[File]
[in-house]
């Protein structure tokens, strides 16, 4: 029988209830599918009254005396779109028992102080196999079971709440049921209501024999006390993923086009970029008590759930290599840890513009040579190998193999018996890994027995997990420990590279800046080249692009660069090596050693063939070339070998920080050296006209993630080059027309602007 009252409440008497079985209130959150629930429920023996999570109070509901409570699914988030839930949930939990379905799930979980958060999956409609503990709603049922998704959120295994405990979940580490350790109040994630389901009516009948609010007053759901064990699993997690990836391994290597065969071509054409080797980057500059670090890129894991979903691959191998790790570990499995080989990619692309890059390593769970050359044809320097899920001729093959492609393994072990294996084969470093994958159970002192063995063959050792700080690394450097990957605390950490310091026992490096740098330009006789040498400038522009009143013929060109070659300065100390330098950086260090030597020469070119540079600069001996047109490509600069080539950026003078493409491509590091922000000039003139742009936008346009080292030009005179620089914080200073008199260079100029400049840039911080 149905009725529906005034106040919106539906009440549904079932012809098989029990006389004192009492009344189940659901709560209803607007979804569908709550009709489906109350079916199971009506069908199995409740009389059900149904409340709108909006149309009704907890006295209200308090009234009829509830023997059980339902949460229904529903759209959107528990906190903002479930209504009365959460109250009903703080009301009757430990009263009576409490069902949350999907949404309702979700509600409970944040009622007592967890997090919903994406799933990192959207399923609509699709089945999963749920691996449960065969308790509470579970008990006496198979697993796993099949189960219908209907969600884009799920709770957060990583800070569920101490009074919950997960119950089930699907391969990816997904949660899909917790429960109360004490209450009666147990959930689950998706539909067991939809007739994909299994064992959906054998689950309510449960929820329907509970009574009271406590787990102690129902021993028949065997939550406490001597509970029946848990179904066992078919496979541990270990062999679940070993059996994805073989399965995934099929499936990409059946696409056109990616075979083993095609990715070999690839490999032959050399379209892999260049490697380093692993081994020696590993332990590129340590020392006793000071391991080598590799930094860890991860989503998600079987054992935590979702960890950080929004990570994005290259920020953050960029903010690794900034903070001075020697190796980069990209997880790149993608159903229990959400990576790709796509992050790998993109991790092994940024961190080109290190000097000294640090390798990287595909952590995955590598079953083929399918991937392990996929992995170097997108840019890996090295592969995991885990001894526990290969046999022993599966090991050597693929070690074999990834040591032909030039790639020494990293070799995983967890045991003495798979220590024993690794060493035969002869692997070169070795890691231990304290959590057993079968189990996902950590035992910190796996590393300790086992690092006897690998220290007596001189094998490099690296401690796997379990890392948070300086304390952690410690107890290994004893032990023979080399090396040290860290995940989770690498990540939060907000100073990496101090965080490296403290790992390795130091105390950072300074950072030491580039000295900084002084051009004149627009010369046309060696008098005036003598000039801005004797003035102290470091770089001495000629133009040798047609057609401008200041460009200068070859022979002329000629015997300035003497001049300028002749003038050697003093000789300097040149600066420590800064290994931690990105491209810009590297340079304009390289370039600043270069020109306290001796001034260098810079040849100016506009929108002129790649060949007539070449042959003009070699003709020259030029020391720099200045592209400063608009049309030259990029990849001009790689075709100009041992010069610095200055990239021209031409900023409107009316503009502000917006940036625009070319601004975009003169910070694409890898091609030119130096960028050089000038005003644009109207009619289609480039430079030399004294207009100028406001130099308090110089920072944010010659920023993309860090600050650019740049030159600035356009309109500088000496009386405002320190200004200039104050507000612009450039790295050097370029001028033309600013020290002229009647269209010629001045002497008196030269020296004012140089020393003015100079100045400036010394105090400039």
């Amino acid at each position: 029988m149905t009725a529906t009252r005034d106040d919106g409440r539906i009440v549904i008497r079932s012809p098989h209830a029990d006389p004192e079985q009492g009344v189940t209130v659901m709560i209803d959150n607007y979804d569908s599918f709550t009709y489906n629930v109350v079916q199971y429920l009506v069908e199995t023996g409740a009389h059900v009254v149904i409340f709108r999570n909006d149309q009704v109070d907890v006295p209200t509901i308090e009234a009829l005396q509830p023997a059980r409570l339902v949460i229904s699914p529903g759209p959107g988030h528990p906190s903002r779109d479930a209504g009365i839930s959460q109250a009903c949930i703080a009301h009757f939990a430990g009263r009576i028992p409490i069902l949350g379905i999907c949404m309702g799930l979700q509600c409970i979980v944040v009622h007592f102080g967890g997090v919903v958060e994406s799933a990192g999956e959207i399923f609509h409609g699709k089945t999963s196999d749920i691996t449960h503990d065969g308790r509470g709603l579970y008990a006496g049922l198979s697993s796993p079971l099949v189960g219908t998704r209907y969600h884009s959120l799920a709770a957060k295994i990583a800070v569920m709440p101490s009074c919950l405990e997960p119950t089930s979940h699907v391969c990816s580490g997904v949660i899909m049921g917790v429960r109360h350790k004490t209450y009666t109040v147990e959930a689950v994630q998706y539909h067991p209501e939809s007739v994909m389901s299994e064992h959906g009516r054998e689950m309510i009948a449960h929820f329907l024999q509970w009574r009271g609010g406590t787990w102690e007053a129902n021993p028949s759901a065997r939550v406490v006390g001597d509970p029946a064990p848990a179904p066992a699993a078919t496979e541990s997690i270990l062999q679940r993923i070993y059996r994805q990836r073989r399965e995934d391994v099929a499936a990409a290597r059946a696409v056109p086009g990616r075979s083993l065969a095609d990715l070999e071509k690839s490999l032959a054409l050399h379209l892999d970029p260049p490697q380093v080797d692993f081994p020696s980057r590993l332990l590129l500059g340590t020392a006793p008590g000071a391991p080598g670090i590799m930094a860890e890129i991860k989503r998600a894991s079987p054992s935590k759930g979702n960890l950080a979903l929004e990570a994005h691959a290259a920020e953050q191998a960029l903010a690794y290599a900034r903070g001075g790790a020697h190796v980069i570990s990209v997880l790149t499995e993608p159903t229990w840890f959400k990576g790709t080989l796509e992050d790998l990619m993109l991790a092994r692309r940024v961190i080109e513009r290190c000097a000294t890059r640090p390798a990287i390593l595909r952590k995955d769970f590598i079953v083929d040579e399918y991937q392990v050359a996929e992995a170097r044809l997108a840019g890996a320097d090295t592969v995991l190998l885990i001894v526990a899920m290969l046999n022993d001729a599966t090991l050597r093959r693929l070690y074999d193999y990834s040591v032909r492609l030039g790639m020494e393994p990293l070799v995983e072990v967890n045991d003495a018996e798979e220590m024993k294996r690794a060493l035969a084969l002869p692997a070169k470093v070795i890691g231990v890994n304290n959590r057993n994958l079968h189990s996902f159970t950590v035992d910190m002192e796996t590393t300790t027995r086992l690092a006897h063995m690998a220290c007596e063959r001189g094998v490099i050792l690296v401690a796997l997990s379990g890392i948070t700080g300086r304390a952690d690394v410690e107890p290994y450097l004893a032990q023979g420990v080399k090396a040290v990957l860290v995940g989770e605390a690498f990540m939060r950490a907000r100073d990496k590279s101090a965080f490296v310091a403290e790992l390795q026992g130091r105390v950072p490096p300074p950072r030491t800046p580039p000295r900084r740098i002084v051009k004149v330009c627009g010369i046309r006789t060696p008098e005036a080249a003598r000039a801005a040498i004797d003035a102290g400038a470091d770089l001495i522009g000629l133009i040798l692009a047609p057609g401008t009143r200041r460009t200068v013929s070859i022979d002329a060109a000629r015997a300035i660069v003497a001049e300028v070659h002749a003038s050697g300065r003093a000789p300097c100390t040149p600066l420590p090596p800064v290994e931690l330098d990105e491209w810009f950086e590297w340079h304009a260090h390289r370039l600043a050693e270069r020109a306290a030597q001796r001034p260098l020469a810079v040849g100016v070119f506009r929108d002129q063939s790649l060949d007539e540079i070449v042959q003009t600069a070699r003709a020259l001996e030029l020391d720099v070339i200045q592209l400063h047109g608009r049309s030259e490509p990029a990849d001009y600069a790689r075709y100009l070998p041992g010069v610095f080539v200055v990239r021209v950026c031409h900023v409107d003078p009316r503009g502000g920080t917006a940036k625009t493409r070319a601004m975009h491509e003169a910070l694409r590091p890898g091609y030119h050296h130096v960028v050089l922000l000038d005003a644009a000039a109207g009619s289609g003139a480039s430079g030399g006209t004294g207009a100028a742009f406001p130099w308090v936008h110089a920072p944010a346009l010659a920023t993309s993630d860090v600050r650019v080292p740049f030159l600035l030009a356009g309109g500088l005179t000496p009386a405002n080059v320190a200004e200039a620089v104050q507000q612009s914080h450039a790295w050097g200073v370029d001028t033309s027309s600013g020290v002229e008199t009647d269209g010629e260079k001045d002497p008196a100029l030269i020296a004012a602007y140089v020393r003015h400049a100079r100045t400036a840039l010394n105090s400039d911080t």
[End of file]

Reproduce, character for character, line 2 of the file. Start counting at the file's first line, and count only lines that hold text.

């Protein structure tokens, strides 16, 4: 029988209830599918009254005396779109028992102080196999079971709440049921209501024999006390993923086009970029008590759930290599840890513009040579190998193999018996890994027995997990420990590279800046080249692009660069090596050693063939070339070998920080050296006209993630080059027309602007 009252409440008497079985209130959150629930429920023996999570109070509901409570699914988030839930949930939990379905799930979980958060999956409609503990709603049922998704959120295994405990979940580490350790109040994630389901009516009948609010007053759901064990699993997690990836391994290597065969071509054409080797980057500059670090890129894991979903691959191998790790570990499995080989990619692309890059390593769970050359044809320097899920001729093959492609393994072990294996084969470093994958159970002192063995063959050792700080690394450097990957605390950490310091026992490096740098330009006789040498400038522009009143013929060109070659300065100390330098950086260090030597020469070119540079600069001996047109490509600069080539950026003078493409491509590091922000000039003139742009936008346009080292030009005179620089914080200073008199260079100029400049840039911080 149905009725529906005034106040919106539906009440549904079932012809098989029990006389004192009492009344189940659901709560209803607007979804569908709550009709489906109350079916199971009506069908199995409740009389059900149904409340709108909006149309009704907890006295209200308090009234009829509830023997059980339902949460229904529903759209959107528990906190903002479930209504009365959460109250009903703080009301009757430990009263009576409490069902949350999907949404309702979700509600409970944040009622007592967890997090919903994406799933990192959207399923609509699709089945999963749920691996449960065969308790509470579970008990006496198979697993796993099949189960219908209907969600884009799920709770957060990583800070569920101490009074919950997960119950089930699907391969990816997904949660899909917790429960109360004490209450009666147990959930689950998706539909067991939809007739994909299994064992959906054998689950309510449960929820329907509970009574009271406590787990102690129902021993028949065997939550406490001597509970029946848990179904066992078919496979541990270990062999679940070993059996994805073989399965995934099929499936990409059946696409056109990616075979083993095609990715070999690839490999032959050399379209892999260049490697380093692993081994020696590993332990590129340590020392006793000071391991080598590799930094860890991860989503998600079987054992935590979702960890950080929004990570994005290259920020953050960029903010690794900034903070001075020697190796980069990209997880790149993608159903229990959400990576790709796509992050790998993109991790092994940024961190080109290190000097000294640090390798990287595909952590995955590598079953083929399918991937392990996929992995170097997108840019890996090295592969995991885990001894526990290969046999022993599966090991050597693929070690074999990834040591032909030039790639020494990293070799995983967890045991003495798979220590024993690794060493035969002869692997070169070795890691231990304290959590057993079968189990996902950590035992910190796996590393300790086992690092006897690998220290007596001189094998490099690296401690796997379990890392948070300086304390952690410690107890290994004893032990023979080399090396040290860290995940989770690498990540939060907000100073990496101090965080490296403290790992390795130091105390950072300074950072030491580039000295900084002084051009004149627009010369046309060696008098005036003598000039801005004797003035102290470091770089001495000629133009040798047609057609401008200041460009200068070859022979002329000629015997300035003497001049300028002749003038050697003093000789300097040149600066420590800064290994931690990105491209810009590297340079304009390289370039600043270069020109306290001796001034260098810079040849100016506009929108002129790649060949007539070449042959003009070699003709020259030029020391720099200045592209400063608009049309030259990029990849001009790689075709100009041992010069610095200055990239021209031409900023409107009316503009502000917006940036625009070319601004975009003169910070694409890898091609030119130096960028050089000038005003644009109207009619289609480039430079030399004294207009100028406001130099308090110089920072944010010659920023993309860090600050650019740049030159600035356009309109500088000496009386405002320190200004200039104050507000612009450039790295050097370029001028033309600013020290002229009647269209010629001045002497008196030269020296004012140089020393003015100079100045400036010394105090400039």